ENS Integration Best Practices

5 min readApr 27, 2021

Now that we have over 200 services integrated with ENS, here’s a showcase of some dapps that use ENS well.

Here are three ways to integrate with ENS we highlight in our docs, and this post will follow the same format.

1. Resolving ENS names

The first step to supporting ENS in your application is making your application understand ENS names, and accepting them anywhere an address is accepted. This is especially useful in wallets.

Forward resolution on myetherwallet.com

Etherscan is one of the most widely used Ethereum websites where you can inspect all your transactions and balances. In addition to searching for ENS names, one less known feature is that their URL supports ENS name so you can type “/address/matoken.eth”.

When someone asks for my Ethereum address, I always give them my ENS name, but not everyone knows what ENS is and how it works. If you have multiple Ethereum addresses, giving the full Etherscan URL with your name is a good way to bridge the knowledge gap. It’s super easy for you to type/paste the Etherscan URL with your ENS name without wondering which 0x address is used for which purpose and the recipient doesn’t even have to know what ENS is.

2. Reverse Resolution

The second level of ENS integration involves using reverse resolution to display ENS names wherever your app currently displays addresses.

This can be achieved at three levels.

2.1 Show own ENS name when the user logged in

Uniswap shows your ENS name as if it is your username. Again this helps users who juggle multiple Ethereum addresses as it is very obvious which account you are currently connected as.

2.2 Show ENS name of the asset owner/creator

This is especially relevant for NFT marketplaces where a blockchain is used to prove the provenance of the art. Each NFT marketplace has its own username but your username on Foundation won’t be shown when listed on OpenSea nor Rarible.

But the ENS name displayed on KnownOrigin is also shown on OpenSea. In other words, ENS names can be portable usernames.

Unfortunately not all NFT marketplaces support this, but this is very important for NFT artists when it comes to promoting your on-chain brand and identity.

If you are on another NFT platform and ENS is not integrated, please suggest them to integrate as it is your self-sovereign identity. Not your ENS name, not your on-chain name!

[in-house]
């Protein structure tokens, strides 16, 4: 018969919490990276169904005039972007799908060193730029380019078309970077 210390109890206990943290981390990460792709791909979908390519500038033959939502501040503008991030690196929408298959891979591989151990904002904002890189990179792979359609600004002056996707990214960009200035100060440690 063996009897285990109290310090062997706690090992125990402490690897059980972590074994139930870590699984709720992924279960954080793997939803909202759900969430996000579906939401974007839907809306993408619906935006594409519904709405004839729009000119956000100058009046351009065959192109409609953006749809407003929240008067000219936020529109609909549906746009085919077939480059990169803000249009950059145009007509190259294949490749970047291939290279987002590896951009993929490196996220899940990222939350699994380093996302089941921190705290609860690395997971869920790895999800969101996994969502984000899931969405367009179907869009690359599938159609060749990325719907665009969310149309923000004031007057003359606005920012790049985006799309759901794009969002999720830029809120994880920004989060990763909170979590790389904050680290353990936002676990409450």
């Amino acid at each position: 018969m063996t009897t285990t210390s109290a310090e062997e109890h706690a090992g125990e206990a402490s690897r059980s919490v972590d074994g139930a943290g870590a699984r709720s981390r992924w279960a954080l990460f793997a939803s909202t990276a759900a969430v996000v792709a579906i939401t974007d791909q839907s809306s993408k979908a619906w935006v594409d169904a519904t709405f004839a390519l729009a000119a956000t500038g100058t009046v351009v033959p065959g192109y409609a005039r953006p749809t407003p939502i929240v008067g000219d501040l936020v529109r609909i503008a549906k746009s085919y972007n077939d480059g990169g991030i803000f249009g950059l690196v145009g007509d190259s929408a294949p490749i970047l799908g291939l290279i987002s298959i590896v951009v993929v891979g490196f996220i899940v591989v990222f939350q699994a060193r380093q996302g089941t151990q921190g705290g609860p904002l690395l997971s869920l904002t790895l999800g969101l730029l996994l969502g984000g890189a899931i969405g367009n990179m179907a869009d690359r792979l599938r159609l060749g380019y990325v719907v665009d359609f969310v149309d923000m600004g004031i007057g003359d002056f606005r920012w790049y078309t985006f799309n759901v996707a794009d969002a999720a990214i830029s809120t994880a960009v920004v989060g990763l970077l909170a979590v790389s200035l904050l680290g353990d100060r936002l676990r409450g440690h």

2.3 Show ENS names on a list of Ethereum addresses

The list of Ethereum addresses could be a transaction history, list of asset ownership, DAO membership, voting, and so on.

Snapshot shows the voting result first using their own platform-specific username, but falls back to ENS name if user hasn’t set one up.

3. Let Users Name Things

The final step for comprehensive ENS integration is to facilitate associating ENS names with resources created by or managed with your application. This can take two forms:

3.1 Name Registration

By obtaining an ENS name for your product and allowing users to easily register subdomains, you can provide users with an easy way to name resources created in your DApp.

A couple of wallet providers such as Argent and Authereum used to generate subdomain under their ETH name but the recent gas/eth price surge made it unsustainable to keep covering the gas fee (this will be alleviated with a L2 spec we’re working on). Instead of giving them away for free, Status sells their subdomain with their $SNT token.

An even more innovative approach is Decentraland. They not only issue subdomains under dcl.eth but they also turned them into NFT just like .eth names so that users can trade their subdomains on the secondary markets like Open Sea.

3.2 Name Updates

By providing users with an easy way to update a name they own to point at your application’s resources, users can assign names they already own to your DApp’s resources.

SnapShot again makes use of ENS to create their space, such as https://snapshot.org/#/gnosis.eth

They make use of the ENS Text record where you specify the IPFS endpoint.

Extra: Cross-chain support

Even though we now support over 100 blockchain address types, it comes down to each wallet to integrate our feature so that users can make use of it.

Nifty.ink is an NFT doodling service deployed on xDAI, and they are heavily integrated with ENS.

We are currently working on ways to support L2, and the gist of the architecture is to allow anyone to query ENS name on L1 while allowing users to update ENS record on L2 to save gas.

Even though we haven’t come up with easy ways to update record from side chains, it will remain good practice to read ENS information from L1 directly.


We showcased several Dapps which integrated with ENS and provides user-friendly UI to end-users. Even though it will be difficult to support everything, every wallet should support “1. Resolving ENS names”, every defi project should support “2.1 Show own ENS name when the user logged in”, and every NFT platform should support “2.2 Show ENS name of the asset owner/creator”.

To find out more detail about how to integrate, please read our front end design guideline.

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